When Stanford began its search for a successor to the deposed Tiny Thornhill, the talent scouts were surprised to learn in what special regard Shaughnessy was held by his coaching colleagues. For a man who had enjoyed only occasional success at Tulane, Loyola of New Orleans and Chicago, he was looked upon as a sort of mad scientist who might yet rule the football world if his experiments could ever be made to work. The notion of hiring such an eccentric was not without appeal at a university that prided itself on innovation.
True, Shaughnessy's Spartan life-style seemed a bit severe for the West Coast. It was his practice to go to bed as early as seven o'clock of an evening and arise, chipper and refreshed, at three or four in the morning, ready for work. To the lasting grief of his subordinates, it was his conviction that they, too, should observe such a regimen. Shaughnessy neither drank nor smoked and looked upon those who did with disfavor. "When he said, 'Let's go have a drink,' he meant, 'Let's go drink a milk shake,' " recalls Marchie Schwartz, Shaughnessy's backfield coach and his successor as head coach. "He disappointed a lot of newspapermen that way."
Shaughnessy proved to be extremely sensitive to criticism, so his relations with the press would never be defined as warm, milk shakes or no. At one meeting of the Northern California Football Writers' Association, he demanded that an offending columnist leave before he would consent to speak. The meeting was abruptly adjourned. At a time when coaches were as much public-relations men as field bosses, Shaughnessy held himself apart; he was an ascetic among hucksters. Roger Treat, the football historian, said of Shaughnessy when he later joined the Bears' staff full time, "I always looked upon Clark Shaughnessy as a conscientious idealist who might better have followed the trail of Father Flanagan of Boys Town. He may never be entirely happy in the jovial thuggery of pro football, where every man has a little assassin in him." "The world," said Coach Bob Zuppke of Illinois, "lost the greatest undertaker when Clark Shaughnessy decided on football coaching."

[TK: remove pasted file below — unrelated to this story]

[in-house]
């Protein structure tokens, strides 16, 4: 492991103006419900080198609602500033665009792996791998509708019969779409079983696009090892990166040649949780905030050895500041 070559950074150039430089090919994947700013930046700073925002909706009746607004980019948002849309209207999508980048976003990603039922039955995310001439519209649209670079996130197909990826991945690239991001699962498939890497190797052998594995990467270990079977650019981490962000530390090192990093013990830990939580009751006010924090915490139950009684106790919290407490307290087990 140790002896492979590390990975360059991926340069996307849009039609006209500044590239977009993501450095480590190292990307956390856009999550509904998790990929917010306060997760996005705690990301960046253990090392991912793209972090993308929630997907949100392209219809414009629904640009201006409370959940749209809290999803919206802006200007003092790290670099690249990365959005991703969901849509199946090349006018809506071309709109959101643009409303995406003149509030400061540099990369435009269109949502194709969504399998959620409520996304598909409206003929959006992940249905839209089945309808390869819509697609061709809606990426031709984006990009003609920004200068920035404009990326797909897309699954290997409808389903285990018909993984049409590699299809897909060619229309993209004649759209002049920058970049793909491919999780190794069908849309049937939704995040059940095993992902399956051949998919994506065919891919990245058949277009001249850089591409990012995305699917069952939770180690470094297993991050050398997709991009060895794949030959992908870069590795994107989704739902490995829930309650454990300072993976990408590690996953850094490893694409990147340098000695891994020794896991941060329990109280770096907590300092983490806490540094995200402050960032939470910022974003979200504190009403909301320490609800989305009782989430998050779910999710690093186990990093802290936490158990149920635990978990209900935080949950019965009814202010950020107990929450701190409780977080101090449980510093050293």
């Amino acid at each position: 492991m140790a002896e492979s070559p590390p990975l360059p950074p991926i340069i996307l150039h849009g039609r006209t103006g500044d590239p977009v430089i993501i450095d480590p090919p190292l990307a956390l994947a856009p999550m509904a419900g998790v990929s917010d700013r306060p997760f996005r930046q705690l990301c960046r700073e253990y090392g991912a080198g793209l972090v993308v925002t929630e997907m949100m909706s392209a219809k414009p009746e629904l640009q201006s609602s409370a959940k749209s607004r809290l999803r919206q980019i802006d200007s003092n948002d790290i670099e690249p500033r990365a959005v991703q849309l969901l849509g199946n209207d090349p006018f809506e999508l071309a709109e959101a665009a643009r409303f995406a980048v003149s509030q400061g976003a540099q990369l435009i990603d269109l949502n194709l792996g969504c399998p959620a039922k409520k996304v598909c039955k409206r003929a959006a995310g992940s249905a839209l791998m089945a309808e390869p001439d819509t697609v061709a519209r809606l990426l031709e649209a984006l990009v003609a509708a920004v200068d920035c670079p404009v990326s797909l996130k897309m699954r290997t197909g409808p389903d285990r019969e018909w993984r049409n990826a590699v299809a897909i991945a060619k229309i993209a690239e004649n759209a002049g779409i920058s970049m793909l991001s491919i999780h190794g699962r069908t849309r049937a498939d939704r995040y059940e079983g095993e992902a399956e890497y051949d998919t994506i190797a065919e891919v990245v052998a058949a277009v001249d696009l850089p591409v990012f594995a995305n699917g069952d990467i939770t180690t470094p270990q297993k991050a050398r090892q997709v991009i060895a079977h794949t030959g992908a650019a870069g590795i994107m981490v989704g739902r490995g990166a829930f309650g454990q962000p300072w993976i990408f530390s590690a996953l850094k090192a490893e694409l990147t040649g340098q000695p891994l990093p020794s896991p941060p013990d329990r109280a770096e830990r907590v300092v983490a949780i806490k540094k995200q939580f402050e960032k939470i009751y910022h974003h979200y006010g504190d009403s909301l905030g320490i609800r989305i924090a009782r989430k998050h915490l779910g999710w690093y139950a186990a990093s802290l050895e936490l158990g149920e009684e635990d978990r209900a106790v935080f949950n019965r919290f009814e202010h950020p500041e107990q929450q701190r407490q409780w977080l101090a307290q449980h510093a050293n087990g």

Shaughnessy was so addicted to theory that he may have looked upon his players more as X's and O's than as flesh and blood. It was a failing that would eventually bring him to grief. He frequently did not recognize friends or acquaintances on the street, so preoccupied was he with the diagrams spinning in his head. When an interviewer asked him, innocently enough, what his hobbies were, Shaughnessy tartly replied, "Hobbies? Why, football is my hobby." Chuck Taylor, Wow Boys guard and later both football coach and athletic director at Stanford, has said he was never certain Shaughnessy knew his name on the field. "He knew my position and everything about it and he knew my jersey number, but my name...I just don't know."
Not only was Shaughnessy's appointment as head coach regarded with suspicion by some influential Stanford alumni organizations but it was also viewed with outright hostility. Their favorite candidates had been Dud DeGroot, an alumnus who was coaching just down the highway at San Jose State, and Buck Shaw, who at equally proximate Santa Clara University had taken two teams to the Sugar Bowl. Why had the university reached so far beyond the fence for a bad apple when it had two plums in its own backyard?